party at Singapore's Dutch Club

BBQ party with some expat friends...

A new Game Plan
I decided to look for some short courses to enrol myself at. Maybe i could try belly dancing, Pilates or maybe crochet. Why not? I thought, i am still a lady of leisure doing what i want to do but who knows, armed with new skills, i might find some sense of fulfilment. I looked around checking schools and community centres offering short courses, apparently most courses were offered either as evening classes or during the weekend. I have also checked a few courses offered at the malls but they were either too expensive or the time schedules were unsuitable for me as i had to do school runs. Then one day, another expat friend invited me to a beads party. I was immediately enthralled with the seller's beads designs and styles that i ended up buying a few items. I have never thought that this simple invitation would be the start of a new beginning. Not long after, i was invited to a beads class and since then i got hooked. It has opened a lot of possibilities and perhaps an alternative career for me. It is very therapeutic and i have thought of writing a training module incorporating my background in development work. It makes me think of the disadvantaged women and children who may find some sort of therapy in beads making. I have also thought of it as a future business venture or perhaps a teaching career. Why not? This way, i am fulfiling something in me, perhaps by pushing both my creative boundaries and my entreprenurial spirit.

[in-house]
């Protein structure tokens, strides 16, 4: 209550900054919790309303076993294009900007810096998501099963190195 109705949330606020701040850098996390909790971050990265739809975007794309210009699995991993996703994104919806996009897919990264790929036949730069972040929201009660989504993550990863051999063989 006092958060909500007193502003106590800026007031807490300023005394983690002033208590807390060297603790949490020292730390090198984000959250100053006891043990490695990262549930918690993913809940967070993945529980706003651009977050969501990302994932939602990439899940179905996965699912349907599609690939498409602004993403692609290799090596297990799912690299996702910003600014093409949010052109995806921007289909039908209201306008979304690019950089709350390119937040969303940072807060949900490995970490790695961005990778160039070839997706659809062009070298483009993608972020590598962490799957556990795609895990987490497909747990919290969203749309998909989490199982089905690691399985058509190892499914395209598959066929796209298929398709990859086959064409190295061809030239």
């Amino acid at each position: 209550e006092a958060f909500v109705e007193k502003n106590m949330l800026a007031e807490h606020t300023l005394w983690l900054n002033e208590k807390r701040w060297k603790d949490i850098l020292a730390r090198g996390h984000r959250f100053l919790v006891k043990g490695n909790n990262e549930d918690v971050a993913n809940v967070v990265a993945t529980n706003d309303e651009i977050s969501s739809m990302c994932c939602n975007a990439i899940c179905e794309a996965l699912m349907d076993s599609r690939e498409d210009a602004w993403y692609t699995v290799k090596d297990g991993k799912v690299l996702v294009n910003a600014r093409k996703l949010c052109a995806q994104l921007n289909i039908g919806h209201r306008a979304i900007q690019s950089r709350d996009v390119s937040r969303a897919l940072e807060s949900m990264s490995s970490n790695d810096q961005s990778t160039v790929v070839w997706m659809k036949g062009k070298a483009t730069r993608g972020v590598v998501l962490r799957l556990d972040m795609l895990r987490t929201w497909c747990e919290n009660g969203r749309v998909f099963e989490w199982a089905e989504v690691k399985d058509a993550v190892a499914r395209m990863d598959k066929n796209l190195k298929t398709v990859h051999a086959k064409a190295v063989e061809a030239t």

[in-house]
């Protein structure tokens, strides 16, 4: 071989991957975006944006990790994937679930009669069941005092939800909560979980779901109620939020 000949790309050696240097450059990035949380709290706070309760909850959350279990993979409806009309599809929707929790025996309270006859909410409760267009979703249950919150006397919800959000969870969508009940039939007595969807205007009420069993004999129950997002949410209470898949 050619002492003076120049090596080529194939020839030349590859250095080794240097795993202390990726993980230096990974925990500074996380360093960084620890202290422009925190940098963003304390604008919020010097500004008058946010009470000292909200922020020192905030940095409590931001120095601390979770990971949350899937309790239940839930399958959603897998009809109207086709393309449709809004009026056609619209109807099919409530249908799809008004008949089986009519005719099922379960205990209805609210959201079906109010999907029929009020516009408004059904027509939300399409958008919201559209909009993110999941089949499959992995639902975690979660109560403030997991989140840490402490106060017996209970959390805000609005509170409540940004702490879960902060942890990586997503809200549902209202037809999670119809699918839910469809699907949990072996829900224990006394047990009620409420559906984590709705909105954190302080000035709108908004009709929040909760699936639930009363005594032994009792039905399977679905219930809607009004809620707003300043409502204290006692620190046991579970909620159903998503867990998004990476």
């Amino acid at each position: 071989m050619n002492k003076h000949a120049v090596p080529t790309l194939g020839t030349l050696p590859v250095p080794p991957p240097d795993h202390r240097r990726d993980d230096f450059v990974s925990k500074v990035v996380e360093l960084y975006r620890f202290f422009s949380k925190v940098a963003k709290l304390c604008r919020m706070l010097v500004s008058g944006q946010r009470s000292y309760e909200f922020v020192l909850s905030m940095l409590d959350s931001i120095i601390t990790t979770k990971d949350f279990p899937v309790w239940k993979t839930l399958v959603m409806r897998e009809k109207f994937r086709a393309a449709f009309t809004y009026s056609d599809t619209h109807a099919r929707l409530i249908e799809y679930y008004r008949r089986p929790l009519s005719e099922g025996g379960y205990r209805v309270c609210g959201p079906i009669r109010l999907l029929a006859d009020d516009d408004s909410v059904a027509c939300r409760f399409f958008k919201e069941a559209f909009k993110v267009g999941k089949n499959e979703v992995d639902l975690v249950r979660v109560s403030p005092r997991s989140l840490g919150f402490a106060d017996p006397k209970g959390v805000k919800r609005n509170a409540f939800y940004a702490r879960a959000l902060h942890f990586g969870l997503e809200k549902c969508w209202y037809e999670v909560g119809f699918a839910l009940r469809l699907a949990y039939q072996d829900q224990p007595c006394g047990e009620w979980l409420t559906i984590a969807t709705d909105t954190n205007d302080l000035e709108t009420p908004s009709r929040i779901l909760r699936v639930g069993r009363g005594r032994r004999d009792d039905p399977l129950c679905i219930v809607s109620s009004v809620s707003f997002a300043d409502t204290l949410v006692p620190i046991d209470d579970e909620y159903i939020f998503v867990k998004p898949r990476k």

Me and my son as we try our hands on beads...

Loraine and Armida, beads classmates and expat friends